This week at Davis some of us talked to school children, visited nearby attractions, traveled to Watts Hut, and one of us celebrated a birthday.

Davis goes to school

On Wednesday morning the iPad on a tripod was ready to go early out on the decking outside operations here at Davis. It was still dark when Ali, Ladge and Aaron linked with several schools through DART (Distance & Rural Technologies) in order to answer their questions on living and working in Antarctica. They also got to look at their well thought out designs for Antarctic vehicles.

It was great to see so many enquiring minds excited at the prospect of talking to us down here. Possibly potential expeditioners of the future!

In the shadow of a glacier

In a land left behind in time, a group of three intrepid explorers and their trusty photographer headed out from station on a dull windy Friday afternoon for a place known as Watts Hut. It was a slow and arduous journey along the sea ice past the infamous Ellis Narrows before getting in to Ellis Fjord which was full of sastrugi. They finely made it to Watts Hutt at about 5:30pm and settled in for a nice hot dinner followed by sticky date pudding with hot custard. After dinner the TV was turned on and the aurora show begun lighting up the sky like nothing that can be seen at station. After a few hours of watching the call of a warm bed was too much and it was off to bed.

The next morning they rose early only to be met with the cry. ‘Arrrrrrrrrrrr special clouds’ yelled the photographer as he grabbed his camera and disappeared out the door not to be seen for a while. ‘Oh yes those’ said one of the others, ‘Saw them out there before’! They were talking about the nacreous clouds that have been occasionally seen in the sky from station recently. 

Once breakfast was done they headed off up Lake Druzhby, then up the frozen Tierney River on to Crooked Lake where they pulled up for smoko plus a few photos of the clear fresh water ice the lake has transformed into for the winter. From there it was onwards and upwards to Boulder camp and Grimmia Gorge.

From there the Hägg was left parked off the ice and the group headed off on foot up Grimmia Gorge. After taking some photos, the group made the difficult climb to the top of Boulder Hill to a spectacular uninterrupted view looking across the Vestfold Hills to the ocean, where icebergs could be seen, and back to the ice cliffs and the head of the Sørsdal Glacier. By then it was time to head back to Watts for an unwind and dinner. After dinner the same TV show was playing ‘Aurora Australis’, so it was back out with the cameras for some night photography until that warm bed was calling again.

After a sleep in on Sunday, it was a slow and steady trip back to station with a stop in at the Marine Plain Apples for lunch. Great trip had by all.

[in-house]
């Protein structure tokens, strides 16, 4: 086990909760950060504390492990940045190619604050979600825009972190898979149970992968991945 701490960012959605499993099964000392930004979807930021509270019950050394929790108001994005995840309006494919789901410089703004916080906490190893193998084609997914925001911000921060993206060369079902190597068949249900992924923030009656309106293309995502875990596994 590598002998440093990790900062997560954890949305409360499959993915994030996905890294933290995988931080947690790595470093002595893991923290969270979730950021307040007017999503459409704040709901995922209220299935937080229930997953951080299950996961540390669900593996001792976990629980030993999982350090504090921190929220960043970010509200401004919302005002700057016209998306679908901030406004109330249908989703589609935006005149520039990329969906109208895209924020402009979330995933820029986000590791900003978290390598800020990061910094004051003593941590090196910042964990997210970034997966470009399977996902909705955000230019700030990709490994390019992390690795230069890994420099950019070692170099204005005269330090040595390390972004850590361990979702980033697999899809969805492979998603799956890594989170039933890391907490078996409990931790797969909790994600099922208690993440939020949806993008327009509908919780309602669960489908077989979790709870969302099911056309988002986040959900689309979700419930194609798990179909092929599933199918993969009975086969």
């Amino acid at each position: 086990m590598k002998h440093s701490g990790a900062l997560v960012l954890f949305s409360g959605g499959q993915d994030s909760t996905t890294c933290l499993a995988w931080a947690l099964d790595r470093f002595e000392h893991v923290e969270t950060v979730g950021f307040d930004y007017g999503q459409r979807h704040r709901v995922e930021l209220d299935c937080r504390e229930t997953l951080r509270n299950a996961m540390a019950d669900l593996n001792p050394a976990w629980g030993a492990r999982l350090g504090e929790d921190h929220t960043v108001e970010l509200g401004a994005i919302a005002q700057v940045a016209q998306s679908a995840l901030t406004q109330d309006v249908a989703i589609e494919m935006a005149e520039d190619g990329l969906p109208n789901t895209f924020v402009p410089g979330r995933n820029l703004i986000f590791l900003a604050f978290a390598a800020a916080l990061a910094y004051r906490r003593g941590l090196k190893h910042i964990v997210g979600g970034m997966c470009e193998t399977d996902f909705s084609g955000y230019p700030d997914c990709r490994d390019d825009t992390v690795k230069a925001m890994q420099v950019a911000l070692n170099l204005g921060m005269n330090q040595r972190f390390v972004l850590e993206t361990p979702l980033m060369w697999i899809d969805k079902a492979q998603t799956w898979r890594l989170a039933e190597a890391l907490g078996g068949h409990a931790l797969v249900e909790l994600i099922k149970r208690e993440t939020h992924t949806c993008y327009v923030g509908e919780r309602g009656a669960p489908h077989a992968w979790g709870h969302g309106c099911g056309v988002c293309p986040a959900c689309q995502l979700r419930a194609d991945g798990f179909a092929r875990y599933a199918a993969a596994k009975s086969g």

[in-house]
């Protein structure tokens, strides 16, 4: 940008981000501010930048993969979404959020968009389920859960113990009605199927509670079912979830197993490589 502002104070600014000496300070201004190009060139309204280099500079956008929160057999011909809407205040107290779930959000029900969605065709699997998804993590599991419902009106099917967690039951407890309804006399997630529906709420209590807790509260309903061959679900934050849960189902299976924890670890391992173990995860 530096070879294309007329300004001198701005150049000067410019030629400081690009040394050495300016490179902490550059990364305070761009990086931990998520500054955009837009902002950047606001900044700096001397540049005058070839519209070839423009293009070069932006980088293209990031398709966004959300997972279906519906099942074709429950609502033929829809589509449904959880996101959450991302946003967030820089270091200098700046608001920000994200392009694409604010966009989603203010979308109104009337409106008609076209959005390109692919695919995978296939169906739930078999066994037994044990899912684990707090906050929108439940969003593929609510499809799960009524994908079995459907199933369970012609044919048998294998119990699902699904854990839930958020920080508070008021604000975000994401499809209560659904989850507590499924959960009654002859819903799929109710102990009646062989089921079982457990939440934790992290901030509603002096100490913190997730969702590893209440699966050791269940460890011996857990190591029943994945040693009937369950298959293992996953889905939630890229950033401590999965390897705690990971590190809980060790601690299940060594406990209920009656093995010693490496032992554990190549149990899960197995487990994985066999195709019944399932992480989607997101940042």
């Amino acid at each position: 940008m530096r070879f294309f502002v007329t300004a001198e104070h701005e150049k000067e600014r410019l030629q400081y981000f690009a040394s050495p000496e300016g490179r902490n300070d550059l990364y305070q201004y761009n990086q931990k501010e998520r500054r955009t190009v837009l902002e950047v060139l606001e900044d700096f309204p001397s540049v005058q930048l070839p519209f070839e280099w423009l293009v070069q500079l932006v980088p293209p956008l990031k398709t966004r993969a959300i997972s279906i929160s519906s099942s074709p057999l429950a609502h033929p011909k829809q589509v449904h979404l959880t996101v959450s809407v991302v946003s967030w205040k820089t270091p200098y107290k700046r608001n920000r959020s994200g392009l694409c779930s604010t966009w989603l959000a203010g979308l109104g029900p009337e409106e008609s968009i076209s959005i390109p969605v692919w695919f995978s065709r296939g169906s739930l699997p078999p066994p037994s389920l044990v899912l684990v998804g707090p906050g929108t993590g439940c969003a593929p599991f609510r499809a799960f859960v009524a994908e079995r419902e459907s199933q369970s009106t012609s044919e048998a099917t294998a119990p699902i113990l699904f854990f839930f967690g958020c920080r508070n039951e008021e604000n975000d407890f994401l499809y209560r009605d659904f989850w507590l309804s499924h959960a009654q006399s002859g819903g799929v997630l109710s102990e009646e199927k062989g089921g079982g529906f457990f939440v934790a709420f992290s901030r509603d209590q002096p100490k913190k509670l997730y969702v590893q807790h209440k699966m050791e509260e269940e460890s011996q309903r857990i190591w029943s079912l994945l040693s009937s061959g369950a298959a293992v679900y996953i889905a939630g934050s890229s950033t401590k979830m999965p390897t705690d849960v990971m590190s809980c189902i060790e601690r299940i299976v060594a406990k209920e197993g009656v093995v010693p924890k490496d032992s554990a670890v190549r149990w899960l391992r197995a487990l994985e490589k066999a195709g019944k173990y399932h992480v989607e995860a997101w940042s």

Chris Burns

August around Davis

This week Paul, John and myself headed out in search of some icebergs frozen in the sea ice. We headed out on the quad bikes under mostly sunny skies and made our way towards ‘the pillar’ iceberg. It can be seen from station and we have always questioned its height. As we approached the pillar we found it was larger than expected and was actually a long iceberg. Keeping our distance we walked around the iceberg. The pillar was approximately 20–30 metres tall, four metres wide and seven metres long. We tried our hardest to push it over (see image).

It was then off to Gardner Island. On the walk to the top we went through areas where the penguin colonies used to be in the summer. You can still smell them months after. Once at the top there was a great view across the sea ice towards the station, the Vestfold Hills and the plateau and in the opposite direction, icebergs trapped in the sea ice. You could also see the edge of the fast sea ice and open water towards the Sørsdal Glacier.

After that it was off to Anchorage Island with an even better view. Last week Chris, Vas and I went for a walk out to Anchorage Island after work. It was a very quick walk approximately 20 minutes over the sea ice. It was windy up top so we stayed just long enough to see the sun set over Bluff Island.

On the 12th of August I successfully captured the sun behind the three crosses on Anchorage Island. It was a magnificent sunset that illuminated the whole island. I've been waiting a few months for this photo.

On Tuesday I released my weather balloon as usual. Giving us a profile of the air above us, measuring temperature, humidity, wind speed and direction. Ascending through the atmosphere at around 300 metres per minute. As the balloon climbs we receive the data on our computer in the office. I had noticed that the wind speed of the balloon was getting faster and faster. Usually winds at a higher altitude provide a jet stream of air. However this balloon far out-reached anything imaginable. My balloon had reached a speed of 443 kms/hr at 32 kms above the earth’s surface. As you'll see in the photo below the Antarctic polar vortex forms during late winter to early spring. The winds circulating Antarctica in a clockwise direction. Another amazing Antarctic phenomena.

Aaron Stanley

A reason to celebrate

On Wednesday we helped Vas celebrate his birthday.

He chose a delicious crème brulee for his dessert treat — yum. Made expertly by chef Lesley, the glassy toffee coating smashed easily into smooth vanilla custard that was just melt in the mouth, scooped up with Goldie’s delicious crunchy almond biscotti.

Thanks for sharing and many happy returns from all of us Vas!